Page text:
Feeding Trafalgar Square's numerous pigeons becomes illegal from Monday. People caught feeding the birds face possible prosecution and a 50 fine, under a new by-law. But campaigners have said a legal loophole will let them carry on giving food to the birds. Mayor of London Ken Livingstone said pigeon droppings have caused up to Â£140,000 damage to Nelson's Column and the square. He wants visitors to the central London landmark to stay and enjoy a "cleaner, healthier environment", rather than just taking a few photographs and leaving.
The square has recently reopened after a Â£25m facelift which saw the pedestrianisation of the five-lane road which had divided it from the National Gallery. "The introduction of a cafeteria on the square has given it a more pleasant environment," said Mr Livingstone. "None of the improvements would have worked if the square was still infested with thousands of pigeons."
Licensed feed sellers have been banned, seeds are now sucked up by vacuum devices and Harris hawks and megaphones are used to scare pigeons off. But while numbers have reduced from up to 4,000 at lunchtimes to about 200, some people still turn up to scatter seeds.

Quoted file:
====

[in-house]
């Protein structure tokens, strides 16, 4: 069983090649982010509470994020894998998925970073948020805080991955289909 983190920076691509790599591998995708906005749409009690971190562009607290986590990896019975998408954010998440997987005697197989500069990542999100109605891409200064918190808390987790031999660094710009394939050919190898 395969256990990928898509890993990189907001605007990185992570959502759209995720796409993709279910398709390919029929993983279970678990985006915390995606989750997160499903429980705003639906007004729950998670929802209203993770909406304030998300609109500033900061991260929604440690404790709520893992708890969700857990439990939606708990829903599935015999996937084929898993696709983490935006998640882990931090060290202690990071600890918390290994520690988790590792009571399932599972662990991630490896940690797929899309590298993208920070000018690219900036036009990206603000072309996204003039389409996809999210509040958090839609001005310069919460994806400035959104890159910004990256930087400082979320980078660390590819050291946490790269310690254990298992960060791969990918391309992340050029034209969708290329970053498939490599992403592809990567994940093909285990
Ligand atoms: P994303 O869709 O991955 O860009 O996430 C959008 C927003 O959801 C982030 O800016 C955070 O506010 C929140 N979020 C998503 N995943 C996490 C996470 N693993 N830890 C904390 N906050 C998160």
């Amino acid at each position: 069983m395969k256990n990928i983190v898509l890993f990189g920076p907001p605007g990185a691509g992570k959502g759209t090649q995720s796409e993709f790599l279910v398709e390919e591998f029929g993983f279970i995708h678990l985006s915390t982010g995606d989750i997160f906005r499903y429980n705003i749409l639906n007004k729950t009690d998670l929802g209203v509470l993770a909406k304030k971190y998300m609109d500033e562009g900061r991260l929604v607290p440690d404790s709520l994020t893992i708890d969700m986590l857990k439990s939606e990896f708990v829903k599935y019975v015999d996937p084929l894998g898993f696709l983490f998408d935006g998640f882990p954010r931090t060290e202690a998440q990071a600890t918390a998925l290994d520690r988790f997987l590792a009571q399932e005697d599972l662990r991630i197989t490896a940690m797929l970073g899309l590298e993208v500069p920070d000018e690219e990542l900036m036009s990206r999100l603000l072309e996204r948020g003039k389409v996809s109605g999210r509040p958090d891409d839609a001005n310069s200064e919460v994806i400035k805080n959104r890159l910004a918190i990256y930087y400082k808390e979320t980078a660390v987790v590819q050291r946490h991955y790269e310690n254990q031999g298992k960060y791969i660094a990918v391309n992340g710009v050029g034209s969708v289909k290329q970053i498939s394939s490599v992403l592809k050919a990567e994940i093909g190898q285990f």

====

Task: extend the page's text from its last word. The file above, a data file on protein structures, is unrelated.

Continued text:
Infested is an good choice of word. I've been to Trafalgar Square when the birds where everywhere, they were bold about getting seed and would land on your arm, hand or head. There were too many of them. A book I read a while ago ("After the Fire" by John Lockley, excellent novel, written by the same doctor that wrote "A Practical workbook for the depressed Christian," one of the few helpful books on the subject) had a character end up in London after most of the country was wiped out by a plague. The character ends up in Trafalgar Square and is struck by the silence and total lack of pigeons, all gone because no-one was left to feed them.